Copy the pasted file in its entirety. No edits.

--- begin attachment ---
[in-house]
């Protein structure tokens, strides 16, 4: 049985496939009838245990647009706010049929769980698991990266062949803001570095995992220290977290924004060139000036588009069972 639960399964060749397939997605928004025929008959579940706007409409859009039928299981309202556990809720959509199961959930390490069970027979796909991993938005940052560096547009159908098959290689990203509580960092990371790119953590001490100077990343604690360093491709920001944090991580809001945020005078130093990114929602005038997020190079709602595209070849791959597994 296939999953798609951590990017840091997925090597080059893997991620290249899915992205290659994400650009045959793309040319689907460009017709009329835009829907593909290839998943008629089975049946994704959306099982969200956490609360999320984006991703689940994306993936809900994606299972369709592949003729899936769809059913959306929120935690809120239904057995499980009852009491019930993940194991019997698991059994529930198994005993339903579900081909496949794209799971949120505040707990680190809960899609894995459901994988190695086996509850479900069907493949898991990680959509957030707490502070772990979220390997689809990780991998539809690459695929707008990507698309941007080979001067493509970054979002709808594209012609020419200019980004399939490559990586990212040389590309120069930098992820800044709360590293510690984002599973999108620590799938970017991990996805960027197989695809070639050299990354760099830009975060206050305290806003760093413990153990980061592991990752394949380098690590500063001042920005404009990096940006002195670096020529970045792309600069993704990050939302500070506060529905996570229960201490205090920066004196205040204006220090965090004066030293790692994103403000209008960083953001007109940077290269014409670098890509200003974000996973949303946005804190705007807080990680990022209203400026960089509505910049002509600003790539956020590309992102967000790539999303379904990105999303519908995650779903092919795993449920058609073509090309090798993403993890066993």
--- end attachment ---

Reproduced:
[in-house]
């Protein structure tokens, strides 16, 4: 049985496939009838245990647009706010049929769980698991990266062949803001570095995992220290977290924004060139000036588009069972 639960399964060749397939997605928004025929008959579940706007409409859009039928299981309202556990809720959509199961959930390490069970027979796909991993938005940052560096547009159908098959290689990203509580960092990371790119953590001490100077990343604690360093491709920001944090991580809001945020005078130093990114929602005038997020190079709602595209070849791959597994 296939999953798609951590990017840091997925090597080059893997991620290249899915992205290659994400650009045959793309040319689907460009017709009329835009829907593909290839998943008629089975049946994704959306099982969200956490609360999320984006991703689940994306993936809900994606299972369709592949003729899936769809059913959306929120935690809120239904057995499980009852009491019930993940194991019997698991059994529930198994005993339903579900081909496949794209799971949120505040707990680190809960899609894995459901994988190695086996509850479900069907493949898991990680959509957030707490502070772990979220390997689809990780991998539809690459695929707008990507698309941007080979001067493509970054979002709808594209012609020419200019980004399939490559990586990212040389590309120069930098992820800044709360590293510690984002599973999108620590799938970017991990996805960027197989695809070639050299990354760099830009975060206050305290806003760093413990153990980061592991990752394949380098690590500063001042920005404009990096940006002195670096020529970045792309600069993704990050939302500070506060529905996570229960201490205090920066004196205040204006220090965090004066030293790692994103403000209008960083953001007109940077290269014409670098890509200003974000996973949303946005804190705007807080990680990022209203400026960089509505910049002509600003790539956020590309992102967000790539999303379904990105999303519908995650779903092919795993449920058609073509090309090798993403993890066993």